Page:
I was looking at the diagram of the web components they were using and the whole message passing chart and maybe it was because it was a bunch of information all of a sudden but I had the same experience of metamagic overdose I get with these all-declarative approaches to web components: some elements send messages to other elements by detecting them in the same document, like for example the modules that needed config would try to detect a config element in the tree, and use it. Maybe I didn’t understand it correctly, but this seemed akin to a global variable :-/

I still need to get my thoughts in order re: the all declarative web components pattern, but I think that one major reason for them not working for me is that the DOM is a hierarchical structure, so when people tuck several elements into it without any hierarchical relation between them, but still things happen magically and the elements interact with each other without hardly any way to know, I feel something’s not quite right there.

Another interesting take-away was that they were able to include other modular components into their component. For example they used a google chart element, and Paper components. I guess there is another minor unmentioned caveat here, and it is that it worked because they used Polymer to build their components, so the 2-way data binding worked seamlessly πŸ˜›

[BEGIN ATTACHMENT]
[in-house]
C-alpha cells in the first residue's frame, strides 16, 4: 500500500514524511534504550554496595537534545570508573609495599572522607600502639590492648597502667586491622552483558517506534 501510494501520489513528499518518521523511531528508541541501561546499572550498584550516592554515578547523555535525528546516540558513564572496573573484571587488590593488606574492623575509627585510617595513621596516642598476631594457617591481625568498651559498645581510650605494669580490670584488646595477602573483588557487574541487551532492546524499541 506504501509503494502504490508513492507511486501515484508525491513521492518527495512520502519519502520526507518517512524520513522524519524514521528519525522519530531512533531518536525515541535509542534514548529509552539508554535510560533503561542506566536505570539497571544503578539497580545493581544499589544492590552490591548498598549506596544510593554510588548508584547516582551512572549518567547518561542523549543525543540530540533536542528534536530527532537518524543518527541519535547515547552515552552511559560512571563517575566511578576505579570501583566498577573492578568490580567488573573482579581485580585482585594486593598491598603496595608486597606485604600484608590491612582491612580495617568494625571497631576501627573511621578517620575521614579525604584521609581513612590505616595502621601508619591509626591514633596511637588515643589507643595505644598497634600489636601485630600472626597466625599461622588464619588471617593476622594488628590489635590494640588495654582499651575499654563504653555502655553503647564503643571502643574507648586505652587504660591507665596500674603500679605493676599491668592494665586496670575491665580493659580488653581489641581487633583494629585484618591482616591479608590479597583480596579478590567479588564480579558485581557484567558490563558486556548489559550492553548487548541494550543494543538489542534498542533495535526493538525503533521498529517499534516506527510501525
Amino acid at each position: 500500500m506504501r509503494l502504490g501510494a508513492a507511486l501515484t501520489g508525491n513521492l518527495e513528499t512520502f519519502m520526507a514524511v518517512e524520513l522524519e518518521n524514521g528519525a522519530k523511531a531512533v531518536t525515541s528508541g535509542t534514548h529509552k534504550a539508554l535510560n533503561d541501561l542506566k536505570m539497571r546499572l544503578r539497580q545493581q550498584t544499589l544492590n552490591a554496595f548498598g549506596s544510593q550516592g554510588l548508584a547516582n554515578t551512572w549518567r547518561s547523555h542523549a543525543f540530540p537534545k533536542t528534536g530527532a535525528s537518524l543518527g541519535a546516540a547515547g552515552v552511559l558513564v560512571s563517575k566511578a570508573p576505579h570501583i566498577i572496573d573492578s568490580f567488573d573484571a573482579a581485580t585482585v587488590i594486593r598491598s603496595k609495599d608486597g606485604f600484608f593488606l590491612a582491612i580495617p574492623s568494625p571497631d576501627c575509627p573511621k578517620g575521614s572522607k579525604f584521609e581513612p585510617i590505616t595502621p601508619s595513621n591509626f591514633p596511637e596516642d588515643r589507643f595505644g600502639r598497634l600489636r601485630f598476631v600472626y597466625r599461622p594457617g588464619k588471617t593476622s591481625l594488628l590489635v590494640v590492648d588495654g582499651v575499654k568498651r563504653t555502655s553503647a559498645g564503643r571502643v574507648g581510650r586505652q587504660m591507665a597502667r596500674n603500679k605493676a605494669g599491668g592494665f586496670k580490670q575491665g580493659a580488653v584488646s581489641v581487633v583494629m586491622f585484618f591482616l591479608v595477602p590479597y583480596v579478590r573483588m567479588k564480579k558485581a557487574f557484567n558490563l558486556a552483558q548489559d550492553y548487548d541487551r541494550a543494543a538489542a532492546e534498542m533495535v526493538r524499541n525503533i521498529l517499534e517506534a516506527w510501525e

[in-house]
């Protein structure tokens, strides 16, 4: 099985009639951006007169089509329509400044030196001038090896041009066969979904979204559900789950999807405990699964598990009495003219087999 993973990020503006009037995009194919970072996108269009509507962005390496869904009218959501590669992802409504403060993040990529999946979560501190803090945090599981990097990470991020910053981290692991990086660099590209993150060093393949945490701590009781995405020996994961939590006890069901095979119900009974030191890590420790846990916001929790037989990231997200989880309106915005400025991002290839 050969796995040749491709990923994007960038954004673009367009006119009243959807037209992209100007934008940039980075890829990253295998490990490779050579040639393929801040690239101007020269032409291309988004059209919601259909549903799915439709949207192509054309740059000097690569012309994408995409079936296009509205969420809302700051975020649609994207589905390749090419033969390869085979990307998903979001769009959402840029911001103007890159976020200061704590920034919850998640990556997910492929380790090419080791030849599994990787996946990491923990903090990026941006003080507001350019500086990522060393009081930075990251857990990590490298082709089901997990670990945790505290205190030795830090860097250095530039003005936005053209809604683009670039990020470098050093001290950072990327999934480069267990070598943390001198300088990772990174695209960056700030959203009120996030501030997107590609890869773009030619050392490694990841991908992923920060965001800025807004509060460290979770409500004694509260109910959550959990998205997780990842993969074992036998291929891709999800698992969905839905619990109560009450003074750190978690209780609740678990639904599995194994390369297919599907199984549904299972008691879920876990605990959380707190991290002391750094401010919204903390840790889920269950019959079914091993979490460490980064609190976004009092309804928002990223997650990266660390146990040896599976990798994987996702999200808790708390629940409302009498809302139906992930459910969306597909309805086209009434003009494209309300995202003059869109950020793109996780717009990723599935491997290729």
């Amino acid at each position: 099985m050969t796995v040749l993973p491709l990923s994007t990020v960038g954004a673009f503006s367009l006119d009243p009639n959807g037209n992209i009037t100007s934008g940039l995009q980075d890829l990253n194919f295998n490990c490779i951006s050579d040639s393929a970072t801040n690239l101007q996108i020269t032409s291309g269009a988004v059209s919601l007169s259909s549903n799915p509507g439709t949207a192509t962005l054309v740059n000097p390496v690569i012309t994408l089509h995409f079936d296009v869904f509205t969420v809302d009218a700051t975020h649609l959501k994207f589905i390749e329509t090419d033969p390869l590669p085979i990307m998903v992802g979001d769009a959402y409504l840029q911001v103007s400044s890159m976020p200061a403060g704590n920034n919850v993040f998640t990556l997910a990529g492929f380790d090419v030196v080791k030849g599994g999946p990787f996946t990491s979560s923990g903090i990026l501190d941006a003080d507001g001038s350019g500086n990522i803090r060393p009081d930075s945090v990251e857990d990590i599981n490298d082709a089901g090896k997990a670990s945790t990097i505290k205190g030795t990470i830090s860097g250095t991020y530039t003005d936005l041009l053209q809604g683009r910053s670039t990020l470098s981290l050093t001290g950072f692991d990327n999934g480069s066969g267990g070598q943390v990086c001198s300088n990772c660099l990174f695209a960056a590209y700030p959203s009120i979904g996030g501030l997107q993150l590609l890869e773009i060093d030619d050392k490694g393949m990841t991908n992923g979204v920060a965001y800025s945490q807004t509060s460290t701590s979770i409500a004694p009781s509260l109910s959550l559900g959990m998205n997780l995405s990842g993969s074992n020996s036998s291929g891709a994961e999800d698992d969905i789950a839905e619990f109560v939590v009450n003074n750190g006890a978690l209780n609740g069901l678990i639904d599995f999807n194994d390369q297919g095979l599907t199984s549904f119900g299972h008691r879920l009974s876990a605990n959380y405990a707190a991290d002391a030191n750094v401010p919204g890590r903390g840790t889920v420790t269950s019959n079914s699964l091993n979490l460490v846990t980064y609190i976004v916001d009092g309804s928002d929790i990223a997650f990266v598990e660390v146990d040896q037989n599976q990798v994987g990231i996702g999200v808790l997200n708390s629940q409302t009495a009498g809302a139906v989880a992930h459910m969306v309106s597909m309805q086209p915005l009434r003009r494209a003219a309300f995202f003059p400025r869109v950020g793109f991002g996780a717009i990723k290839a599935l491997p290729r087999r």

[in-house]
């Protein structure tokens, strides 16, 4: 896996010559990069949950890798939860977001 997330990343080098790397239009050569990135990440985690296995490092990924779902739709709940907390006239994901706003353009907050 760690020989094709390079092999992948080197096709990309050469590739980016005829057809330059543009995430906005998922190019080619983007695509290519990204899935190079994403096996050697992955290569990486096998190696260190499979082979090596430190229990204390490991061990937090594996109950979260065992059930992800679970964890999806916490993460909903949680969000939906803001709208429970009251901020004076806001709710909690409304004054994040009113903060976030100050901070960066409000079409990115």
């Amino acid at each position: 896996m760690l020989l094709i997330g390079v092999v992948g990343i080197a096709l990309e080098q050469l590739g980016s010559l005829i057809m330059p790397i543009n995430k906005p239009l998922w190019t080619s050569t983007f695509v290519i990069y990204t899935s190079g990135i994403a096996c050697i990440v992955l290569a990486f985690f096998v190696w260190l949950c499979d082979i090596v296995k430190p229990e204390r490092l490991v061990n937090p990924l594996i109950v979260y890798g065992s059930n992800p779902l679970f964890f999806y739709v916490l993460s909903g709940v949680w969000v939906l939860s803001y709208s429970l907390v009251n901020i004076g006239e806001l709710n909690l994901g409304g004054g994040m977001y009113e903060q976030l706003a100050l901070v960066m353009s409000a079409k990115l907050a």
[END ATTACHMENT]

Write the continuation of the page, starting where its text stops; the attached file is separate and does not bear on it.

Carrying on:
Using the web for music production and for live performances by Jan Monschke

I had seen Jan’s earlier talk at Scotland JS which was similar to this one but less cool–this time he convinced his brother and a friend to connect to his online collaborative audio workstation so we could see them playing live via WebRTC, and then he arranged the tracks they had recorded remotely from different points in the country. It was way more engaging and spectacular!

Then he also made a demo with an iPad and a home-made web audio app for live performances, which was really cool–you don’t need to program native code in order to build audiovisual apps! It is super awesome, come to think of it!